Figure 4—figure supplement 1
Schematic of velocity profile along the confining direction.

Schematic of flow profile along z-direction, v(z)cos(πz/H), in a chamber of height H bounded by two solid walls.

Figure 4—figure supplement 2
Comparison in the direction of flow fields between experiment and theory.

Comparison of (A, C) vx and (B, D) vy between normalized experimental flow of the Chlamydomonas reinhardtii (CR) in H = 10 μm (Figure 3C) with theoretical flow fields (Figure 4A, C), respectively, along representative radial distances, r, from the cell centre as a function of polar angle. Plots for each r denote the flow components for those grid points which lie in the radial gap (r, r + 1) μm; r (μm) = 7 (yellow), 13 (blue), 20 (magenta), and 30 (green).

Figure 4—figure supplement 3
Theoretical flow field in weak confinement.

(A) Theoretically computed flow field from three-Gaussian forces (cell drag of strength +1 at (0,0), flagellar thrust of strength −1∕2 each at (12, ±10) μm; all denoted by red arrows) using the quasi-2D Brinkman equation for H = 30 μm at the z = 0 plane. The Gaussian standard deviation, σ for cell and flagellum are 3 and 5 μm, respectively. The colourbar represents flow magnitude normalized by its maximum, vnor. Scale bar, 10 μm. Comparison of (B) |v|, (C) vx, and (D) vy between normalized experimental (Figure 3A) and theoretical flow field (A) of a cell swimming in H = 30 μm along representative radial distances, r, from the cell centre as a function of polar angle. The convention used for polar angle is same as in Figure 4B, D. Plots for each r denote the flow magnitudes for those grid points which lie in the radial gap (r, r + 1) μm; r (μm) = 7 (yellow), 13 (blue), 20 (magenta), and 30 (green).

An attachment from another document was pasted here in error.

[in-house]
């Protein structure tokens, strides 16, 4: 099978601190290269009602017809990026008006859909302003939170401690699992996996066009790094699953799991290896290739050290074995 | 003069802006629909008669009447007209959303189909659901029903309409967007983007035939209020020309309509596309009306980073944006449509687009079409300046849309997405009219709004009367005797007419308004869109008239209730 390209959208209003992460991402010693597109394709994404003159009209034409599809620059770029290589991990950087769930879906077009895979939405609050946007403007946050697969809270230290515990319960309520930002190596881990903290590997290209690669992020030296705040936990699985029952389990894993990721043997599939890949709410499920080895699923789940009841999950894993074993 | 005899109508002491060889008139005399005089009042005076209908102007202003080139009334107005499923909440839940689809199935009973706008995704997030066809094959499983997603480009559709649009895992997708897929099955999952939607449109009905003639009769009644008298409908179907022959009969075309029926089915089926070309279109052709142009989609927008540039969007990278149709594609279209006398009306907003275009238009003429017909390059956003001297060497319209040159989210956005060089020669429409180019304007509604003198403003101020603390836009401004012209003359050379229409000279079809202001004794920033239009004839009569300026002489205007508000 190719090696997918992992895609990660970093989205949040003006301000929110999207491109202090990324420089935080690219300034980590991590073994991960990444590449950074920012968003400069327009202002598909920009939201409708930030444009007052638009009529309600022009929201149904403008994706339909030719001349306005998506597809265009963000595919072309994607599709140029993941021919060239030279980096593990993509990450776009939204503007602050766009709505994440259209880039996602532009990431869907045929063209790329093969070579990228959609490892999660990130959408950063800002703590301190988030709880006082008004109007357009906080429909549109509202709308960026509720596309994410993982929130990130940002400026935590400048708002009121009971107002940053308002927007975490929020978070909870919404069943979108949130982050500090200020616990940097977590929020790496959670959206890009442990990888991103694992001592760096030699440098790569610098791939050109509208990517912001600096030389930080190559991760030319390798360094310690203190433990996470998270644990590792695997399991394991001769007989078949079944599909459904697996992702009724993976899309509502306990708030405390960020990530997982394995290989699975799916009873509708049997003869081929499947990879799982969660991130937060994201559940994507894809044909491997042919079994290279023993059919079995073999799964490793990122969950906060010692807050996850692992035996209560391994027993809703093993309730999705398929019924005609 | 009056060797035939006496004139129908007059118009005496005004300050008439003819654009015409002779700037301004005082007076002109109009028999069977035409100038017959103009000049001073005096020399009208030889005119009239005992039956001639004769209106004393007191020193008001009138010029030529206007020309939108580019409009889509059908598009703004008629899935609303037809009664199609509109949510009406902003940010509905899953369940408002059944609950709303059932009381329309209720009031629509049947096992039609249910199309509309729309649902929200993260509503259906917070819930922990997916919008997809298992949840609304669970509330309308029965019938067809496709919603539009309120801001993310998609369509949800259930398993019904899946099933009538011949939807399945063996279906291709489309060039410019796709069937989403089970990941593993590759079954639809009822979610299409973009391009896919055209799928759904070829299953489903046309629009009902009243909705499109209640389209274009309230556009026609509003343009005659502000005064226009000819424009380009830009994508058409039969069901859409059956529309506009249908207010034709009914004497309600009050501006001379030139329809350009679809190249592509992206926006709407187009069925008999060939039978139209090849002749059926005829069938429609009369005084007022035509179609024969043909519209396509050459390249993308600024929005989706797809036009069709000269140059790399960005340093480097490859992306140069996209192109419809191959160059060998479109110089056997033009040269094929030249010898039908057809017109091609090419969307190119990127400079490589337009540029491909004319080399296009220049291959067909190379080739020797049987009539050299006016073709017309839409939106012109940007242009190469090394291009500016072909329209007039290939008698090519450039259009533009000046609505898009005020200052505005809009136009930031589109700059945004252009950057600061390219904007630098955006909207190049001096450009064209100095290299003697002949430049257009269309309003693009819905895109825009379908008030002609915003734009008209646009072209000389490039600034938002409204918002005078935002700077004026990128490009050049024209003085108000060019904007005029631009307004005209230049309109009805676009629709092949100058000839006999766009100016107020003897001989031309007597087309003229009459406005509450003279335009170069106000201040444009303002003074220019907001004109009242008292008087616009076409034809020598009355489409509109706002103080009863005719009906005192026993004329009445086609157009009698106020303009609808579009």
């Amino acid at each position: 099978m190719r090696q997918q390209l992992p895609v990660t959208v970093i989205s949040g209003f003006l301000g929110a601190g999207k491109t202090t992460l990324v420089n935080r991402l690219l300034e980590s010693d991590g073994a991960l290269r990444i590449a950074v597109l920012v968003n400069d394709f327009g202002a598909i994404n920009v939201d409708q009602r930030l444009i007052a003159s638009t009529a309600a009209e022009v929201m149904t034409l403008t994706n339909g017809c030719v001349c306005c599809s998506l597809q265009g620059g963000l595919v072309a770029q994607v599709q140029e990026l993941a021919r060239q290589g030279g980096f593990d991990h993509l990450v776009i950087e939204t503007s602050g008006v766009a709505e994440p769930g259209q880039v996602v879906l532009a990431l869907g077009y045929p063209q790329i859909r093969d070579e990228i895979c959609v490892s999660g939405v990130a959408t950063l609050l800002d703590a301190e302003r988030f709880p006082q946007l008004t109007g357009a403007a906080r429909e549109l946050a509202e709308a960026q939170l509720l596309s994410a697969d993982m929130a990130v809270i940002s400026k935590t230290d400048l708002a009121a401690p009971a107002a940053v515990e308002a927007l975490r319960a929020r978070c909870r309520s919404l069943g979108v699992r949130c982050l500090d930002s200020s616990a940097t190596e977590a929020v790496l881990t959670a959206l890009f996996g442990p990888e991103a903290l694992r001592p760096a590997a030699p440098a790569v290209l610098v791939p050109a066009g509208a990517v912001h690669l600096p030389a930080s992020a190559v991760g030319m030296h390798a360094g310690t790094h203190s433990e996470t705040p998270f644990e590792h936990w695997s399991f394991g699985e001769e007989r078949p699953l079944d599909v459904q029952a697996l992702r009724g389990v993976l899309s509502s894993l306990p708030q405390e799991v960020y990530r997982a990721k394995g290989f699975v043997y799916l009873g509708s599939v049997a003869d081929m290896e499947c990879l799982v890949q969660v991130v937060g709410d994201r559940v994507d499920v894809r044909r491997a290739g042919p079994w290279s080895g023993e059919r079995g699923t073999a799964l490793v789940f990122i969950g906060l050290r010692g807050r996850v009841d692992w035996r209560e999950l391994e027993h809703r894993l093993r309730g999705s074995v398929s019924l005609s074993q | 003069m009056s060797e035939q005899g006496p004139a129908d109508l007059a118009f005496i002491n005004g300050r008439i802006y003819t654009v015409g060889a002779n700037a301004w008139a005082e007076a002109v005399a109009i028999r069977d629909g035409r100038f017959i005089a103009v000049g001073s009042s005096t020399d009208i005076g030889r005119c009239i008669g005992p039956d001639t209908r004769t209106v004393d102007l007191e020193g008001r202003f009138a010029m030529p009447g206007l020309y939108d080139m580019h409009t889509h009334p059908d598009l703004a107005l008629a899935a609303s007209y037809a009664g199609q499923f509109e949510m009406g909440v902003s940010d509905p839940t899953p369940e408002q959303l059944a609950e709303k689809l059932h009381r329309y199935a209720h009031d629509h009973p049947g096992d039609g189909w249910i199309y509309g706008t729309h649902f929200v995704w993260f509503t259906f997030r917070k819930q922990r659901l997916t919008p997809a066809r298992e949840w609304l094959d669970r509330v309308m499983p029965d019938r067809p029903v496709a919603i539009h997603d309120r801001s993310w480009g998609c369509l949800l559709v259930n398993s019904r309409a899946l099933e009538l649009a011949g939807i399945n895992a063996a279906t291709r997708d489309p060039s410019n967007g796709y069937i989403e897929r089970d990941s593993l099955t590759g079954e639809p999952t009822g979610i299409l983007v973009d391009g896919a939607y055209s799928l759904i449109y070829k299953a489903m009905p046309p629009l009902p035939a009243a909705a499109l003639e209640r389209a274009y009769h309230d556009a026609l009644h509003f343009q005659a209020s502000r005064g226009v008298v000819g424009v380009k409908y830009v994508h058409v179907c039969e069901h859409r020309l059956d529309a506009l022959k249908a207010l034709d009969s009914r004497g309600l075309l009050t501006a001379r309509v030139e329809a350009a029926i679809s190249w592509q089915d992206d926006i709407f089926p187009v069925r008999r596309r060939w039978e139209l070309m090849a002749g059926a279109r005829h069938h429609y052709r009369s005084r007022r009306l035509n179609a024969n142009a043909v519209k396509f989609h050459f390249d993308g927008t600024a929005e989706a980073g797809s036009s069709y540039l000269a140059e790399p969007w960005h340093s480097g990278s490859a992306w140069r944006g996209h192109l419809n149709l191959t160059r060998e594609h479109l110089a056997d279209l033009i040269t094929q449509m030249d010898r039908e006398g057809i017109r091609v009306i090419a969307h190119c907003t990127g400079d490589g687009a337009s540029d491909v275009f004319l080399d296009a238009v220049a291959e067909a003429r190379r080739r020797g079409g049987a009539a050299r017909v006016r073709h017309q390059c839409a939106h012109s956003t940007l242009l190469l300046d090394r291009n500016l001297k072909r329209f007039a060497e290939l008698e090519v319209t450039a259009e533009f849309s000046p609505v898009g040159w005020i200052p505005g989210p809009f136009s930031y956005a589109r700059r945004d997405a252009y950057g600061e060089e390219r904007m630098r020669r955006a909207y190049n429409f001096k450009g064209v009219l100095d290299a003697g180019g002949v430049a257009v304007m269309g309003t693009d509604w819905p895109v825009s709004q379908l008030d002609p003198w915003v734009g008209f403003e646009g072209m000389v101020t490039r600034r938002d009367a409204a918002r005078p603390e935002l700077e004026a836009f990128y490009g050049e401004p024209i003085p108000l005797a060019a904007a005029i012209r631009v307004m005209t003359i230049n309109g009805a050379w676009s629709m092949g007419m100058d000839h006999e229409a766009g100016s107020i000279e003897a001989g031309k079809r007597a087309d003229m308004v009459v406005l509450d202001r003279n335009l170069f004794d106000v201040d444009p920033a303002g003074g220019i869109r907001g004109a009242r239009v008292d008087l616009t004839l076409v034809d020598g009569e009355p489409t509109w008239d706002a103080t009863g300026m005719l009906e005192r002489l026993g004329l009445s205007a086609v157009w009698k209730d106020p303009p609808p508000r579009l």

Figure 5 with 1 supplement
Correlation in fluid flow and tracer displacements.

(A) Normalized radial velocity–velocity correlation function, Cvv(R), of flow fields in Figures 3A, C, 4C. The dashed vertical lines denote the correlation length scales for the flows, λ=9.6μm (H30) and 13.2 μm (H10, both experiment and theory), where the correlation function decays to 1/e (horizontal dashed line). (B and C) Snapshots showing passive tracer trajectories (coloured) due to a Chlamydomonas reinhardtii (CR) cell (white) swimming along the black dashed arrow in H=30μm and H=10μm, respectively. The H30 swimmer (u=121μm/s) passes through the field of view within 1.3 s whereas the H10 cell (u=3μm/s) traces a semicircular trajectory staying in the field of view for the recording time of 8.2 s. The tracer trajectories are colour coded, according to the colourbar below, based on their maximum displacement, Δrtrcr, during a fixed lag time of Δt=0.2s (∼10 flagellar beat cycles). Scale bars, 15 μm. Raw data is available in Figure 5—source data 1.